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Deaths at Veterans Home

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Deaths at Veterans Home

Issa Umi, secretary of St. Leo’s tenant council, blames the deaths on Catholic Charities. (WBEZ/Chip Mitchell)

Since opening last year, a Chicago apartment building has earned national recognition for helping dozens of homeless veterans get on their feet. But Chicago Public Radio has learned that at least six of the building's tenants have died since last fall. The deaths raise questions about the building's management by one of the nation's largest charities. And they expose weak oversight of publicly funded veterans housing.

A top official of Chicago's Catholic Charities traveled to Washington, D.C., in April to testify before a U.S. House panel.

D'ARCY: Hello, Mr. Chairman, honorable committee members and guests. My name is William D'Arcy...

He reported on a Catholic Charities project that's been running since last year on Chicago's South Side. About a quarter of the $20 million for the project came from the federal Department of Veterans Affairs. D'Arcy explained that a centerpiece of the project is called St. Leo's Residence.

D'ARCY: The project provides 141 formerly homeless veterans with studio apartments. The veteran has to commit to seeking and obtaining and maintaining employment, they have to pay rent, and they have to agree to live in a drug-free environment.
 
D'Arcy said Catholic Charities also helped build a VA clinic behind the residence.

D'ARCY: And Catholic Charities provides case managers whose goal is to make the veterans self-sufficient again. D'Arcy told the Congressman that St. Leo's has been a success for its tenants, who're mostly Vietnam vets. He said 79 of the residents got some sort of job during the project's first year. He said 23 moved into more independent housing. But Chicago Public Radio has learned that things have not gone so well for at least a half-dozen other St. Leo's residents. Those six died.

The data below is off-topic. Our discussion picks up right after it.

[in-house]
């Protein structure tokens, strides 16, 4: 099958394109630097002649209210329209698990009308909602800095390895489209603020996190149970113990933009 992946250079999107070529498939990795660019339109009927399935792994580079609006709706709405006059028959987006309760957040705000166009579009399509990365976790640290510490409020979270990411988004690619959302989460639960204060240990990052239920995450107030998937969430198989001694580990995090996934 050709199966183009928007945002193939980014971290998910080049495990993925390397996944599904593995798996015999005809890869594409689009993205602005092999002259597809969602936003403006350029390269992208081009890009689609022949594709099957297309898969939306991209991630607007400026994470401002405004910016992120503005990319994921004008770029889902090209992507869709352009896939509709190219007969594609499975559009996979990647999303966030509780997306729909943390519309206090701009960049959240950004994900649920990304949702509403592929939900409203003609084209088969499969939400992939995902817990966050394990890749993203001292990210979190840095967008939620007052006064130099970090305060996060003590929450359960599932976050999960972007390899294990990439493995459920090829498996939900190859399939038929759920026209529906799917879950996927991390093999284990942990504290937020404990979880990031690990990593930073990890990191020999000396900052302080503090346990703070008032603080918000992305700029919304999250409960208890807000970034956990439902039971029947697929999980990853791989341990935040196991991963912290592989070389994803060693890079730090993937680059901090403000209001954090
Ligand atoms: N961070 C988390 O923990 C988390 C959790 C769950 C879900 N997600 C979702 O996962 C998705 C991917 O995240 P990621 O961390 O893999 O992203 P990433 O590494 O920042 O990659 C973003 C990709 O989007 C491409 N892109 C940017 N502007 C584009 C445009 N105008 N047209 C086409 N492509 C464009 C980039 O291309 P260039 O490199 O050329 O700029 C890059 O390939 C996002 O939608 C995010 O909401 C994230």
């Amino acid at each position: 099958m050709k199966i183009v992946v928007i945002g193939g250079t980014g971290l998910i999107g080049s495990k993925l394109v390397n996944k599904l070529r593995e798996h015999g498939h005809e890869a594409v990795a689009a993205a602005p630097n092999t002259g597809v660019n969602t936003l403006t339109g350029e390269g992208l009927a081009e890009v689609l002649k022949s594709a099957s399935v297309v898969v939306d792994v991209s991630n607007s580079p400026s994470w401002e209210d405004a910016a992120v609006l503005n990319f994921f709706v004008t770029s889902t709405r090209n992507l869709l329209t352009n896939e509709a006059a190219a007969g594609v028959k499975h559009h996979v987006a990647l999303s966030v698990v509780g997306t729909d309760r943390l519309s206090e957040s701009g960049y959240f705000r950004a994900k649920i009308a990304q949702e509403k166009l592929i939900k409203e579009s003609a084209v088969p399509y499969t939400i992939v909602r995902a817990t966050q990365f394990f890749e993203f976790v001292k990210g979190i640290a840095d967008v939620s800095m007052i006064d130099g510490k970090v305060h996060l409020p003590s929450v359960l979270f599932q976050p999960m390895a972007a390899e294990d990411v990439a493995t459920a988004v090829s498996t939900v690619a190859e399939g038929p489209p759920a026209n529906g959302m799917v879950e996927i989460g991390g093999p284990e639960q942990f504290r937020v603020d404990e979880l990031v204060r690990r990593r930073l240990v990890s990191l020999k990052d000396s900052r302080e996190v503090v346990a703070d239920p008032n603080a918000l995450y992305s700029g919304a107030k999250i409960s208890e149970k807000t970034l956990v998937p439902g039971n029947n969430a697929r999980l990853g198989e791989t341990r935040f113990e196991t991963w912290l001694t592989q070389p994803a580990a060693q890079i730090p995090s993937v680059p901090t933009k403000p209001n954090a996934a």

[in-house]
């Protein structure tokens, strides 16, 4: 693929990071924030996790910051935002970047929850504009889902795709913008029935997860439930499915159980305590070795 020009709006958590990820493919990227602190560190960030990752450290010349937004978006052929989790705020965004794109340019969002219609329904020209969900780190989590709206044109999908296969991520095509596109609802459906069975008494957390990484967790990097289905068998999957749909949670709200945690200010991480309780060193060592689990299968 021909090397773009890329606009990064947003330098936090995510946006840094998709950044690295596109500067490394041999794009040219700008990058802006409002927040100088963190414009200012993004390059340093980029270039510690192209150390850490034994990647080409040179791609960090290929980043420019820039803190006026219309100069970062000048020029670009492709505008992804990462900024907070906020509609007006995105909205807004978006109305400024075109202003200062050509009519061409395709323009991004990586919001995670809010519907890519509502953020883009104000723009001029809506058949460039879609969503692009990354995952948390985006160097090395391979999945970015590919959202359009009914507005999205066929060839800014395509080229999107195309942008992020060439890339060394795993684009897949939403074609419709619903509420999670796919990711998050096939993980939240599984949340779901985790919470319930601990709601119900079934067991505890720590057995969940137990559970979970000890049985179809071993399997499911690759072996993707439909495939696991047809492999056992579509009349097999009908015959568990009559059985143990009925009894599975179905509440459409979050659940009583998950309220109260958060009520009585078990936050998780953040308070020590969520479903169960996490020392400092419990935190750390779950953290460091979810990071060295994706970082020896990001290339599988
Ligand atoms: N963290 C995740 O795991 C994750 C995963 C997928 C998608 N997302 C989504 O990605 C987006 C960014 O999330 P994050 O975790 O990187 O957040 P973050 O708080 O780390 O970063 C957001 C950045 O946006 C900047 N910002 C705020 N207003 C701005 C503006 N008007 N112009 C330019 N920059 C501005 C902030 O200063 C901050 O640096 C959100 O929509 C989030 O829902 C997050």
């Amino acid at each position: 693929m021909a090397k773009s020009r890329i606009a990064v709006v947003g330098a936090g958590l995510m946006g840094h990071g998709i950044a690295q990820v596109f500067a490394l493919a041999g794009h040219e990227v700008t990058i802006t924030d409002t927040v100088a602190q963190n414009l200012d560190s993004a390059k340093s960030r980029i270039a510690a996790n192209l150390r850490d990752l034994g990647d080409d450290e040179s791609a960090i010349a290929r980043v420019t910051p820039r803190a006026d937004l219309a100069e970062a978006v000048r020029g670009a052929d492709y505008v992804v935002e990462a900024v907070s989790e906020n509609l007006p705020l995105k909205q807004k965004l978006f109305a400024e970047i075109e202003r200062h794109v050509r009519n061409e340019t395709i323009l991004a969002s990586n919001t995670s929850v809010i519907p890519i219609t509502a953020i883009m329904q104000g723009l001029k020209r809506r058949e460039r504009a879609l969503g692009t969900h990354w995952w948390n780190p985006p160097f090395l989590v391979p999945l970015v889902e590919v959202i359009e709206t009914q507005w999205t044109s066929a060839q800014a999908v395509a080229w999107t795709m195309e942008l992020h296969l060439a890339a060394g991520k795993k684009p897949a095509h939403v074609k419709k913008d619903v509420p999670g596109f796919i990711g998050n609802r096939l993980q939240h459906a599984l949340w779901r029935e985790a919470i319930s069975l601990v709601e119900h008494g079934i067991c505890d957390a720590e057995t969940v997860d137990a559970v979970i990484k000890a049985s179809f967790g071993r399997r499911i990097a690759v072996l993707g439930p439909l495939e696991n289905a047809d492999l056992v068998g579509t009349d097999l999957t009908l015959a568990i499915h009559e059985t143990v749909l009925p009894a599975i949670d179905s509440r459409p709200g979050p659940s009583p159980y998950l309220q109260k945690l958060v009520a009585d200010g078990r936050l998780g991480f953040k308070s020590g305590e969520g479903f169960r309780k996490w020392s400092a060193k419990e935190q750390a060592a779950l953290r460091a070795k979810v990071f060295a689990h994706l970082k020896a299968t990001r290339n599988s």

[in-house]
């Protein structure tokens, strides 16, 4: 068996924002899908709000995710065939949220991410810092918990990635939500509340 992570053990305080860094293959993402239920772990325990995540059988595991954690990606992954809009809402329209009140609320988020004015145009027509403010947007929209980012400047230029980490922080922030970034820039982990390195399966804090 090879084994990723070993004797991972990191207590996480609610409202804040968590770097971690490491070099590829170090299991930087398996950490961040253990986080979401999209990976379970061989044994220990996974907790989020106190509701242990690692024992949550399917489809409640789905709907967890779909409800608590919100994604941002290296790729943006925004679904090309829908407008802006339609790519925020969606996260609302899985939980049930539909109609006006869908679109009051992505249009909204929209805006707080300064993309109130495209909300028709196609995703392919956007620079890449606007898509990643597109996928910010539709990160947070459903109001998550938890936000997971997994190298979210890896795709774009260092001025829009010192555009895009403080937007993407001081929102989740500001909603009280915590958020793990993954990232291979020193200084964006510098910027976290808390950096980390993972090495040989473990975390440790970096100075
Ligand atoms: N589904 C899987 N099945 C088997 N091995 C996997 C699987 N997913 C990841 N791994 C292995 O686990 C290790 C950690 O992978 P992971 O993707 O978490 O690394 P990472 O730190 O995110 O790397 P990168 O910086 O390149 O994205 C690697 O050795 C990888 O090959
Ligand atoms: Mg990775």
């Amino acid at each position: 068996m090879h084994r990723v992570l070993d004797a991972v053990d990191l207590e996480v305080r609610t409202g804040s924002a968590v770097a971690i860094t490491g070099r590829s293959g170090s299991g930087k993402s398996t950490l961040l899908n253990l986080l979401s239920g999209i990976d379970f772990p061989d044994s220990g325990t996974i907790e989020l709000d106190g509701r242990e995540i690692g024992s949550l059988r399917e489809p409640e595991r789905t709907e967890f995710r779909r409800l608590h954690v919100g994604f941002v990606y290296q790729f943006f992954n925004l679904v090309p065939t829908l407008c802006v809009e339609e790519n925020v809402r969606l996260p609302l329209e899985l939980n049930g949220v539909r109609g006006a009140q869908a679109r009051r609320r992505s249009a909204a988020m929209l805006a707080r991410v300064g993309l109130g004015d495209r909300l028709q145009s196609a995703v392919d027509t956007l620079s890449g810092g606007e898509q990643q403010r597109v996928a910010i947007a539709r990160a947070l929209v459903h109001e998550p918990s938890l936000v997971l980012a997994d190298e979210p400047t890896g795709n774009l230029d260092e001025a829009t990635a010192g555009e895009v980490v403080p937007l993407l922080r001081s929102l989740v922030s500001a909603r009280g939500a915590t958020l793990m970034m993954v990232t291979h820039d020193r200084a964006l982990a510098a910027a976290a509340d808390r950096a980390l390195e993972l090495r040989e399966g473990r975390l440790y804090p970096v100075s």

UMI: This would be the apartment of Nathanial Thomas. This would be his, Apartment 204.

Issa Umi is secretary of St. Leo's tenant council. He brings me to where a 53-year-old veteran lived until passing away in April. Cook County records indicate that the man died of cocaine intoxication. According to the records, another five tenants succumbed to diseases ranging from liver cancer to heart ailments and diabetes.

UMI: This is the apartment of -- this is Ciszek's apartment here.

In June, 53-year-old Robert Ciszek turned up dead in his fourth floor room. The county medical examiner determined Ciszek died from heart disease and chronic drug use. Some of his neighbors suspect the body rotted in the apartment for days. One says he recognized this kind of stench from his military service. Umi says Ciszek didn't have to die this way.

UMI: One of the things that has come up a whole lot of times is something called wellbeing checks -- the social-service people to check on their clients at least once or twice a week to make sure that people don't fall through that crack.

St. Leo's has four social workers but no medical staff.  Catholic Charities acknowledges it didn't screen tenants for drug abuse, medical conditions or mental illnesses. Tenants say there are other risks, like malfunctioning phones and smoke detectors. And they worry about a rapid turnover of St. Leo's staff.

ANSWERING MACHINE: To reach the property manager, William Connor, press one. For the assistant property manager...